Week 16

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It was a smoky and ashy harvest day Tuesday from the forest fires to the east.  I never imagined we’d be harvesting in respirators, but the air was pretty intense so it definitely felt like the thing to do.  Ash covered everything outside but luckily it’s not a food safety issue.  Just make sure you wash all of the produce well this week.

  • Lettuce: “Nevada”
  • Tomatoes
  • Shallots
  • Beets
  • Summer Squash
  • Cucumbers
  • Eggplant (Thursday will get romano beans instead)
  • Sweet Peppers

The shallots are the new item here.  They can be stored like onions (on the counter) as well as used in place of onions.  Expect the result to be a little richer, sweeter, and more complex.  Here are a few suggestions from “Bounty From the Box” by Mi Ae Lipe.

  • Crispy deep-fried shallots are a highly popular topping on noodles, stir-fries, rice, fish, and other Asian dishes.
  • Shallots have a natural reddish-pink coloring between their layers. If you marinate bits of shallot in a little rice vinegar or white wine vinegar, the color ascends to a beautiful magenta and will provide an electric accent to, say, blanched green beans or fresh peas.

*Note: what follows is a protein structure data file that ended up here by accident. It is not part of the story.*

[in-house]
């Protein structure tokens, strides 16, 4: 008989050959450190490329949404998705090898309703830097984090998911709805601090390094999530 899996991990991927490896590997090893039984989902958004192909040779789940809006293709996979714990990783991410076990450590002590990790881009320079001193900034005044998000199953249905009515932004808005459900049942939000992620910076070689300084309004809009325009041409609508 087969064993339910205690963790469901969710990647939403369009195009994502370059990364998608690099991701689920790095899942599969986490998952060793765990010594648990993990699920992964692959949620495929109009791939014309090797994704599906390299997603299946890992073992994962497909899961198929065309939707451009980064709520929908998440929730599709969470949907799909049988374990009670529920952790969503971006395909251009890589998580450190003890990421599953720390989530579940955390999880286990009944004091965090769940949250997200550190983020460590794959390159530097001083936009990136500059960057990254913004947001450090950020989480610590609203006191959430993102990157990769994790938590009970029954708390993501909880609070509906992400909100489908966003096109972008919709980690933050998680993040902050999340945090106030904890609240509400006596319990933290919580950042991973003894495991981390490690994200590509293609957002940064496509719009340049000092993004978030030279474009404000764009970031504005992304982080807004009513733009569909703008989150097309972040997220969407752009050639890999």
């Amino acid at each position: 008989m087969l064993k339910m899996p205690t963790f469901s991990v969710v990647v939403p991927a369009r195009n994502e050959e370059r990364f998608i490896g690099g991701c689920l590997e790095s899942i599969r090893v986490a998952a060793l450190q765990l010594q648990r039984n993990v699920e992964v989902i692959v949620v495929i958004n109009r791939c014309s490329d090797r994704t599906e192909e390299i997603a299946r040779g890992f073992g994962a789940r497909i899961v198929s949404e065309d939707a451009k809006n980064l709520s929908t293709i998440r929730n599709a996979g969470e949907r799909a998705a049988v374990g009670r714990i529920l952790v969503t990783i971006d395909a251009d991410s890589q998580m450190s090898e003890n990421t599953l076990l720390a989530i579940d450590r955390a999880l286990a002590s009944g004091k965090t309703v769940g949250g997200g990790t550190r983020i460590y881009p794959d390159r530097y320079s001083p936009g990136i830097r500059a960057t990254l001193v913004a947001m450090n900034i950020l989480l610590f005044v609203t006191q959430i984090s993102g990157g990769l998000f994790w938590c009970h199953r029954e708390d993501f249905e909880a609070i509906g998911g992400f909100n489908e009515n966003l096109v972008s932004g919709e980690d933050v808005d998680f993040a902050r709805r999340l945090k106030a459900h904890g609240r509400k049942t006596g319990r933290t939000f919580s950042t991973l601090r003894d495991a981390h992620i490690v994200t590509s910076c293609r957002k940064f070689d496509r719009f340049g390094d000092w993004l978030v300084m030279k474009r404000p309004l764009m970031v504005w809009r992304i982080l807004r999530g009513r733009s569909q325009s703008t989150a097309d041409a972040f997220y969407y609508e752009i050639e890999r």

• It’s hard to beat the classic French vinaigrette, made with minced shallots, vinegar, mustard, oil, salt, and pepper.
  • Caramelized, roasted shallots are a sumptuous treat with meats, poultry, and potatoes, or as a luxurious side dish in their own right.
  • Chop shallots finely and use in a favorite tuna, egg, chicken, or potato salad.
  • Shallots make good company with fall and winter vegetables; try them braised or roasted with Brussels sprouts, parsnips, carrots, rutabaga, and sweet potatoes.
  • Shallots make a wonderful sauté base instead of onions.
  • Try a thinly sliced shallot in your favorite salad. They are dynamite with fresh avocado and a squeeze of lemon juice.
  • A twist on the Swedish smörgåsbord treat: a little finely chopped shallot atop pickled herring on slices of dark rye bread thickly spread with good butter.
  • Shallots are delicious in compound butters; mix with your favorite herbs.
  • For a dish that delights and surprises, make fried shallot rings rather than onion rings.
  • Instead of garlic mashed potatoes, substitute finely chopped, sautéed shallots for the garlic.
  • Roast whole shallots with potatoes and rosemary for a hearty, satisfying winter meal. Great with a little balsamic vinegar, too.

Josh’s photo of our morning captures the eery quiet orange-grey light.  Follow Josh on Instagram here: instagram.com/slowhandfarm

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